Implications Of Brexit’s Wait And See Property Market

Brexit uncertainty is creating a ‘wait and see’ approach to home buying in the current climate according to many market commentators with a variety of property figures corroborating these sentiments.

The Nationwide House Price Index indicated that buyers were reluctant to stoke their interest following the new year with house prices only increasing by 0.1% annually and no 3 month on 3 month change in January.

The figures for February have found that house prices have reduced by 0.4% over a three-month period and falling by 0.1 percent from the average house price of £211,966 in December. With prices reducing to £211,304, is the market suffering as a result of Brexit uncertainty?

The Nationwide report also states that the number of people obtaining a mortgage in 2018 increased by 5% with 6.9 million households owning their own home through the use of a mortgage.

In contrast, the opening mortgage figures for the month of January, from UK Finance, suggest that significantly fewer people were able to obtain a mortgage at the start of 2019, or fewer people were applying for finance. Gross mortgage lending in January fell by 1.5% when compared with the same month in 2018 to £21.6 billion. Remortgaging figures also reduced in January by 3.1%.

A decrease in lending in January could be attributed to fewer buyers entering the market due to Brexit uncertainty. The January figures from NAEA Proprtymark Housing Report highlight a reduction in potential buyers registering with estate agents in the opening month of the year.

Whilst the number of house hunters decreased by a mere 2% from December’s 304 registered house hunters per branch to 297 in January, this figure is down by a fifth (19%) on the figures taken from January 2018.

It would appear that available property stock is also in free fall, falling from 42 properties per branch in December to 36 at the start of the year, further suggesting that both buyers and sellers are reluctant to enter the property market during the  height of Brexit mist.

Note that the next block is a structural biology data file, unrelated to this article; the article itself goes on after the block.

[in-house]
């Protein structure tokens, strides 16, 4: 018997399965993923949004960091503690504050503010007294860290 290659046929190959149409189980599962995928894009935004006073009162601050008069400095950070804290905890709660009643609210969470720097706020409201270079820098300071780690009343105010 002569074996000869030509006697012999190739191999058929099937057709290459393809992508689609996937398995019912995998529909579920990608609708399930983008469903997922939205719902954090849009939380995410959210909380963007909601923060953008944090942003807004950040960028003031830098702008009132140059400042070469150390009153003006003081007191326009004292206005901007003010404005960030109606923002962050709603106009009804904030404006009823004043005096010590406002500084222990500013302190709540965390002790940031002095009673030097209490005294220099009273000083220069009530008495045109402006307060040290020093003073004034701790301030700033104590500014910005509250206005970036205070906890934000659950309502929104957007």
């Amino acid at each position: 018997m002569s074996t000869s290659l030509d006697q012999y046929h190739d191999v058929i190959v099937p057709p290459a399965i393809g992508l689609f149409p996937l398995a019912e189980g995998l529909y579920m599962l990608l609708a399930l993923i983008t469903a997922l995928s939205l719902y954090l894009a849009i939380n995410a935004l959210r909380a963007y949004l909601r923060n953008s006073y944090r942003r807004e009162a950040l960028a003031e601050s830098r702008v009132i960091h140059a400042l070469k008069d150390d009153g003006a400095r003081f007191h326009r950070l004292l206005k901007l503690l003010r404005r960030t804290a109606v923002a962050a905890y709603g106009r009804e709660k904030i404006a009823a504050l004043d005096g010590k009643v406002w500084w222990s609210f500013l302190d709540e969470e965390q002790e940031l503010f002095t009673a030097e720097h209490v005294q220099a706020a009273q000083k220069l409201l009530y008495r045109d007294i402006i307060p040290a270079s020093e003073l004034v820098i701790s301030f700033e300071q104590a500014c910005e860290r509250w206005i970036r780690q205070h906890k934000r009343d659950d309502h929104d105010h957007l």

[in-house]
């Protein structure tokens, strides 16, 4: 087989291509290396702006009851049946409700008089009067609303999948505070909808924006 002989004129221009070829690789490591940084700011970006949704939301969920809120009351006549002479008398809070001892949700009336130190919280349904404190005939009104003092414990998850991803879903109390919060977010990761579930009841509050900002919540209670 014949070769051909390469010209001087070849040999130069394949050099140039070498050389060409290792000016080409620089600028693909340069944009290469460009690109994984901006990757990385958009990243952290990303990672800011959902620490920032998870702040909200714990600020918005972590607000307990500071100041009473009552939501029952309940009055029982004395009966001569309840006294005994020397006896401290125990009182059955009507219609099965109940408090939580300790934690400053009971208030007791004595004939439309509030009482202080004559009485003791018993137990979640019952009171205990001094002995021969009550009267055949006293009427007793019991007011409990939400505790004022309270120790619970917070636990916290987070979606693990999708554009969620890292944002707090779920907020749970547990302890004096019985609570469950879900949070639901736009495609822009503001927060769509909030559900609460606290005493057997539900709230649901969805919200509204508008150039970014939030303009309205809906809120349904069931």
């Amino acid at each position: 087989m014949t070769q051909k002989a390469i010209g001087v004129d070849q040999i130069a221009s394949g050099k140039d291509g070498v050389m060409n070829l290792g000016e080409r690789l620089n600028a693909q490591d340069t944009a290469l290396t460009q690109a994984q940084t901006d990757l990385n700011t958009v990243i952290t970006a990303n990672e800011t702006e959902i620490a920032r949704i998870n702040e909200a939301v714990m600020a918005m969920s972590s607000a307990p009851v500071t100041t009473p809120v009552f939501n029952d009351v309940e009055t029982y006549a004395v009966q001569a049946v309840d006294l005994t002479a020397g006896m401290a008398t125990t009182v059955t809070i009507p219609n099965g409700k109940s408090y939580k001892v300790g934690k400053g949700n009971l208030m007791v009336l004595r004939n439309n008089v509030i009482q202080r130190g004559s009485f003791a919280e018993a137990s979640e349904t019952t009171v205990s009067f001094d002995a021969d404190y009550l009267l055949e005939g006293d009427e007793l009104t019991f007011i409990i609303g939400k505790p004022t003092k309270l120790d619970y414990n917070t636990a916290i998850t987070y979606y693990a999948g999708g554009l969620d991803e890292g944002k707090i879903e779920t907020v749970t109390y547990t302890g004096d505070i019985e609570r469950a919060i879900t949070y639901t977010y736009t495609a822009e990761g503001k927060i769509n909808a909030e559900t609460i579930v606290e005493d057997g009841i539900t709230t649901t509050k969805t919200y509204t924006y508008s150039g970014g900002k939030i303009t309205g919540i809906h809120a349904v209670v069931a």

Robert Gardner, Nationwide’s Chief Economist, said: “After almost grinding to a complete halt in January, annual house price growth remained subdued in February, with prices just 0.4% higher than the same time last year.

“Indicators of housing market activity, such as the number of property transactions and the number of mortgages approved for house purchase, have remained broadly stable in recent months, but survey data suggests that sentiment has softened.

“Measures of consumer confidence weakened around the turn of the year and surveyors reported a further fall in new buyer enquiries over the same period.

“While the number of properties coming onto the market also slowed, this doesn’t appear to have been enough to prevent a modest shift in the balance of demand and supply in favour of buyers in recent months.

Mark Hayward, chief executive of NAEA Propertymark, said: “January is usually the time where we’d expect to see house hunters flood the market following the festive lull; however, this didn’t happen last month. It’s normal that during a period of uncertainty, buyers put their plans on hold, and until there’s further clarity on what Brexit will mean for the market, we expect the level of house buyers to remain stagnant.

“However, it’s clear that people still want to sell their homes, and there’s properties available for those looking to move. While FTBs are taking advantage of this situation, those hoping to secure a property may well find the market is leaning in their favour, as the number of sales agreed per branch return to the level seen at the start of 2018. Although sellers are usually keen to hold off until they secure the ‘right price’, when the market is slow, they are typically more willing to negotiate. After all, when demand falls, and supply remains the same, it’s a buyers’ market.”

John Goodall, chief executive officer of Landbay, commented: “This wait and see approach, entirely understandable in the current economic climate, is exacerbating the chronic undersupply of available housing. The current stalemate means that it falls to landlords, both private and institutional, to pick up the pieces and provide quality housing for those who would be buyers in more normal economic conditions.”

Have you noticed a reduced market in the opening months of the year? Do you think a ‘wait and see’ approach will be applied until there is a more definitive understanding of the UK’s Brexit outcome?  

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